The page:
VPN is also about security and having a sense of safety. About not feeling watched and ensuring your privacy when using the endless possibilities of the internet. This is why the two types of tools complement each other very well, so that in the long run you can secure yourself, your movements and your data in the best possible way. A lot of hours are spent using computers and nobody wants those hours, whether it is doing a job or searching for information on the web, to be wasted or exposed to inappropriate use by third parties.
If you have your backup with Onlime and also a good VPN, you're covered a long way.
Why you should use a VPN connection and what are the options?
VPN is not only a way to upgrade your entire Internet security, it's also a tool that can be used by any computer user. What you choose to use your VPN connection for is another matter entirely, as it can be used for many different things.
Usually, VPN users fall into one of the following categories:
Free or paid service? Which is better?
As with everything else, you get what you pay for. This is also true when choosing a VPN service. There are plenty of free services out there, each promising you gold and green forests. But many of them are practically useless for various reasons.
When using VPN, it's natural that your internet speed will slow down by a percentage, as it will always take time to first connect to a server and through that to the internet.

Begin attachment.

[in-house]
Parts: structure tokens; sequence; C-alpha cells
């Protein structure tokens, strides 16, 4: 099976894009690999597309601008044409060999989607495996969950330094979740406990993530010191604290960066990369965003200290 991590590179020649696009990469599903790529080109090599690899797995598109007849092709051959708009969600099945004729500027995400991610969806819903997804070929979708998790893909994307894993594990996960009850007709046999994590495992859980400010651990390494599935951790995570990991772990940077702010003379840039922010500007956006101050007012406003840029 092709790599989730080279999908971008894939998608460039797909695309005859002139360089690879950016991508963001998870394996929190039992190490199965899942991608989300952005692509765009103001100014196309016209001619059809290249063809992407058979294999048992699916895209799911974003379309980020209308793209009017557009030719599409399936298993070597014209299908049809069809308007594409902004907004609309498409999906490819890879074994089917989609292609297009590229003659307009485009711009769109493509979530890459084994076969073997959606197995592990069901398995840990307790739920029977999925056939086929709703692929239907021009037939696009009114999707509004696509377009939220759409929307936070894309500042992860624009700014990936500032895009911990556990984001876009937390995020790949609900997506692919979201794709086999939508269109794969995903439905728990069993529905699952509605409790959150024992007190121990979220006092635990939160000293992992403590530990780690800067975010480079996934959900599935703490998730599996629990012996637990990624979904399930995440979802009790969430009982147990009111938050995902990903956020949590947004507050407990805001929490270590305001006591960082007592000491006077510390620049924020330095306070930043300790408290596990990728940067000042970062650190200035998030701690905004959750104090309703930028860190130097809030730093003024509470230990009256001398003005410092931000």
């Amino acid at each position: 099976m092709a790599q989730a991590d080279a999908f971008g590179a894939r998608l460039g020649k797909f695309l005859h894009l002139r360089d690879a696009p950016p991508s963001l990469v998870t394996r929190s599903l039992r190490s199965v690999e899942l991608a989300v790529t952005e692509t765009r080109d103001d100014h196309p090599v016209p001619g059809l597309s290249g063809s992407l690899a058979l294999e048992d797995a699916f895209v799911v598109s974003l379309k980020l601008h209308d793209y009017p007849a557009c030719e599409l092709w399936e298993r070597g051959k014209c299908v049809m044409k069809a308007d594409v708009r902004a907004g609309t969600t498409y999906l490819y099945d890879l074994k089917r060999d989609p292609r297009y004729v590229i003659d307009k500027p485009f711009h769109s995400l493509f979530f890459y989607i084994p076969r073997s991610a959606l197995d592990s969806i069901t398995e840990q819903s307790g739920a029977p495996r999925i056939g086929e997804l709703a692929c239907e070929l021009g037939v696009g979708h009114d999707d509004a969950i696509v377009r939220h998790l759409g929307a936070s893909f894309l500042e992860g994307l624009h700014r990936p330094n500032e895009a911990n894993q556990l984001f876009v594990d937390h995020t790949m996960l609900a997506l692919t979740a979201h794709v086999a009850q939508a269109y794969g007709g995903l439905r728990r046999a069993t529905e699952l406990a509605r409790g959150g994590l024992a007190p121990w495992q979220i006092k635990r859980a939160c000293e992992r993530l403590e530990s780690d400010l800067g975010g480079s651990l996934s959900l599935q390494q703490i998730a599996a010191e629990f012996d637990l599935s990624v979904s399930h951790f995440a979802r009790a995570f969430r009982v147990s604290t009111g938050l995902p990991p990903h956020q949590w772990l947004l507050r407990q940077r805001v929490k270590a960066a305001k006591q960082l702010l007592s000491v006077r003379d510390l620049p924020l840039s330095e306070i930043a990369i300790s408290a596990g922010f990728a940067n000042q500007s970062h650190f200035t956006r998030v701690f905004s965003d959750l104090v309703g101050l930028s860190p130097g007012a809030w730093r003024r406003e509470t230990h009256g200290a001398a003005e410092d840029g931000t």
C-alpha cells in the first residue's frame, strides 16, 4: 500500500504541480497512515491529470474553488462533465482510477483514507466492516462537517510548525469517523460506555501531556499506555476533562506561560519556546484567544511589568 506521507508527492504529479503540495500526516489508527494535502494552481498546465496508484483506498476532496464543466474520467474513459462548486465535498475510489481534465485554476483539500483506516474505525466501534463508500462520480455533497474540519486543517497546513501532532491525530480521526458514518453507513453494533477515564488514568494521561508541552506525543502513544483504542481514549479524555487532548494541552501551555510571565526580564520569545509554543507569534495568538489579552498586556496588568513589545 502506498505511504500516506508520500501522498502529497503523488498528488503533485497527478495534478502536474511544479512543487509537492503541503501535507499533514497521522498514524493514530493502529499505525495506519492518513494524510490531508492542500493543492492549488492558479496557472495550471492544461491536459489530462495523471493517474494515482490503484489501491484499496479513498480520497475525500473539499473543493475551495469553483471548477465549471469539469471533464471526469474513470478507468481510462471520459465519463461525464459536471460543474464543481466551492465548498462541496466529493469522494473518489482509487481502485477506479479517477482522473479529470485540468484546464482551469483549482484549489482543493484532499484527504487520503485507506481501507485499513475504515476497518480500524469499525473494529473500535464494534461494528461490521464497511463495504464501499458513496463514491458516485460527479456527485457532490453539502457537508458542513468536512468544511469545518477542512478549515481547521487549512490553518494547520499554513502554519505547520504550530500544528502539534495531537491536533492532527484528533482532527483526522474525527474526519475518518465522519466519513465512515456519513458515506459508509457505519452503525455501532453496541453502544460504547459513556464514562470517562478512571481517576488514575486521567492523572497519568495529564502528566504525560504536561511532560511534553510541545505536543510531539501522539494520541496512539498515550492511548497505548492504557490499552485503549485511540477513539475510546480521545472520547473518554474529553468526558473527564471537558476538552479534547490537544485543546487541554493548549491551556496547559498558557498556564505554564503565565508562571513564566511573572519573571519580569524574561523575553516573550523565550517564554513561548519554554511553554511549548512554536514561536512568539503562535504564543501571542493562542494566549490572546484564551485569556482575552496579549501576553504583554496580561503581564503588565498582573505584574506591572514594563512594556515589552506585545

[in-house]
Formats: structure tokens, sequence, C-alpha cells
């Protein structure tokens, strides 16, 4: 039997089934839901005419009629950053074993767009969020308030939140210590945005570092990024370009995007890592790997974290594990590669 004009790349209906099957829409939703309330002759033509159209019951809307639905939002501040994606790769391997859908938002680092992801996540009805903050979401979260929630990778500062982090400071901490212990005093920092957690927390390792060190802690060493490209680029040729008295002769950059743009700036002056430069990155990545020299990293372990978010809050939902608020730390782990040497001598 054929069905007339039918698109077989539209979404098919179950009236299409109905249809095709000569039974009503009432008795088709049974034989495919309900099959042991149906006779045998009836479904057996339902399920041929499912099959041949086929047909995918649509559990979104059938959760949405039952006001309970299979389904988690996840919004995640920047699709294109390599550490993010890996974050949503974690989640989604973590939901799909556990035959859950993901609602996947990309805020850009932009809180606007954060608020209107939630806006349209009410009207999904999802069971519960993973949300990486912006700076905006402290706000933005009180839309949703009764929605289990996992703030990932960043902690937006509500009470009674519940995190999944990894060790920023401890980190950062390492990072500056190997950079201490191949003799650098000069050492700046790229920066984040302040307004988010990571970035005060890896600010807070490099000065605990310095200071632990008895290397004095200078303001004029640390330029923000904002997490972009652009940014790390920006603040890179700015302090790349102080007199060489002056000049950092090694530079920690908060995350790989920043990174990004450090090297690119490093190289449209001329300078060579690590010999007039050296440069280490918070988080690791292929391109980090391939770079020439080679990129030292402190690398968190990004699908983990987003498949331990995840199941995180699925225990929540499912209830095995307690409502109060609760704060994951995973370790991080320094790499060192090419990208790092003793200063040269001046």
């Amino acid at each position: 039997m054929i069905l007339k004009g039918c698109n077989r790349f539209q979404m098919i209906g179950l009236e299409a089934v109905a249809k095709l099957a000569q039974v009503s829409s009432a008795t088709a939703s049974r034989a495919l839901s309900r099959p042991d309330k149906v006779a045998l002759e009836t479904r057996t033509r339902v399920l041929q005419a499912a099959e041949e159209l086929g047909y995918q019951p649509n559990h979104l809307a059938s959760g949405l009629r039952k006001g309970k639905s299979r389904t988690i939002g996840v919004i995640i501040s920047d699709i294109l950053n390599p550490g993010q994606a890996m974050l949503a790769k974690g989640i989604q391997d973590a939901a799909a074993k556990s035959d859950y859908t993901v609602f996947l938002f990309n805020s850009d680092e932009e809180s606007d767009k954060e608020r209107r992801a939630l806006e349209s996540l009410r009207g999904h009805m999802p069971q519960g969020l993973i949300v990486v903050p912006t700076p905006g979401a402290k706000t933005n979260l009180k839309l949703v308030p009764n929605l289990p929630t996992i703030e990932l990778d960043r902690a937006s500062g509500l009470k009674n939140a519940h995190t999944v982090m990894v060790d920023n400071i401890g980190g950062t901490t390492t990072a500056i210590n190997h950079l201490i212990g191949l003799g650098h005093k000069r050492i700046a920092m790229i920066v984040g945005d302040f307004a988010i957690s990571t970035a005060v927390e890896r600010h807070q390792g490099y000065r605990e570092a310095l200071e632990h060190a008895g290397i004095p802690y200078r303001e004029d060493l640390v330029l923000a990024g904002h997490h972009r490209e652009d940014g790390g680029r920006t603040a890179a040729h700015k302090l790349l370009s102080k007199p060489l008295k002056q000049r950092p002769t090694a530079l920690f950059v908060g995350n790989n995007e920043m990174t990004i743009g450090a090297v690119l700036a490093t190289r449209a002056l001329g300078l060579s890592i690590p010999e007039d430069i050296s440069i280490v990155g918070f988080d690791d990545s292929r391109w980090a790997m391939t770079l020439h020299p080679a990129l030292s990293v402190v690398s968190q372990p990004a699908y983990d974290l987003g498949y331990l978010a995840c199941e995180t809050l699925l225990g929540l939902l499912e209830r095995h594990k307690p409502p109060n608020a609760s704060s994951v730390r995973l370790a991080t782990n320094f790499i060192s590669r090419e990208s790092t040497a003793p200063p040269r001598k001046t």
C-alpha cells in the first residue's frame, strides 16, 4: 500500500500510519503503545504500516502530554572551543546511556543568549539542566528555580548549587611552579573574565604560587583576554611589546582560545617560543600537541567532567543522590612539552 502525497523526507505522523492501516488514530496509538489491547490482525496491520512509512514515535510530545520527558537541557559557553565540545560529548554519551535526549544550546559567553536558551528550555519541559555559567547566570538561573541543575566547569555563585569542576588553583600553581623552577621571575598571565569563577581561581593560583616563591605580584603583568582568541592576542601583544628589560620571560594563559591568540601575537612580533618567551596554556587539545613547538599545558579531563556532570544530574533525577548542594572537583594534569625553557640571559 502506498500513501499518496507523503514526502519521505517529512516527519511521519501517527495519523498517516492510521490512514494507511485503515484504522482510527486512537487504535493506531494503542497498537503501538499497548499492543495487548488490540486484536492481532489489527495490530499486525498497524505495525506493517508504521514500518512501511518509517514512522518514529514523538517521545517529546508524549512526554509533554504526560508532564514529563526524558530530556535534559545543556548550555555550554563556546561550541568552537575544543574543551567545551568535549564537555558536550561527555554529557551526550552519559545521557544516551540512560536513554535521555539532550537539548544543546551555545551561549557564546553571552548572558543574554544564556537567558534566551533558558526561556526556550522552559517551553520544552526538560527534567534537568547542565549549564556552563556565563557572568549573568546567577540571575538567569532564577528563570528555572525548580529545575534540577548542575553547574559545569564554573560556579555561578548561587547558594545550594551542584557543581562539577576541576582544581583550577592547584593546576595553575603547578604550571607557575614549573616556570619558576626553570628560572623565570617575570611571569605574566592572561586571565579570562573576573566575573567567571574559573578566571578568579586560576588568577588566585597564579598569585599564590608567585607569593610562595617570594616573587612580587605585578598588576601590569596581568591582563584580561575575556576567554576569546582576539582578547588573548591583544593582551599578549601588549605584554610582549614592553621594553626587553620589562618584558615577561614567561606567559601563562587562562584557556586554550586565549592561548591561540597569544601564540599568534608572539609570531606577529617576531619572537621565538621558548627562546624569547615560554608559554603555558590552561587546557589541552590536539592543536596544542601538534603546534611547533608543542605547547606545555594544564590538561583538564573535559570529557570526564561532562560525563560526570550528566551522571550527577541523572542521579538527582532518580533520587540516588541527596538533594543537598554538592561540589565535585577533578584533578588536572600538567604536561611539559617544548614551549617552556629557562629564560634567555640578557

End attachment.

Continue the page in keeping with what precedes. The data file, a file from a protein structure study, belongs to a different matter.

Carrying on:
If you use a free service, you can be sure that your speed will be slower, as services usually limit how fast you can connect to their servers as long as you use their free service.
Maybe you don't need the super-fast internet speed to search safely on Google or similar. But as soon as you need to take online backup, stream HD movies or similar, you can't be served with a slow internet connection. And if you don't have a fibre connection, which by default can give you light-speed speeds, but get internet over copper wires, then you're in trouble.
Therefore, paying for VPN is always recommended as it provides significantly better service. This usually includes speed, support and the assurance that your information won't be sold to third parties - if you use a free VPN service, they must be making money from something. Right?
What is a good VPN?
The best VPN services offer a solid overall solution that includes good features, an easy user experience, multiple server locations (i.e. places where you can connect to the internet through such as the Netherlands, Germany, the US, etc.), high security protocols, good speeds and of course an affordable price.
Each service has its point of differentiation - some are minded about people wanting to abolish national borders when streaming video and TV shows, while others settle on higher security etc. At Onlime, we're very concerned about two things in particular: security and speed. More on our recommendation below.
When looking into a VPN server, pay particular attention to the following: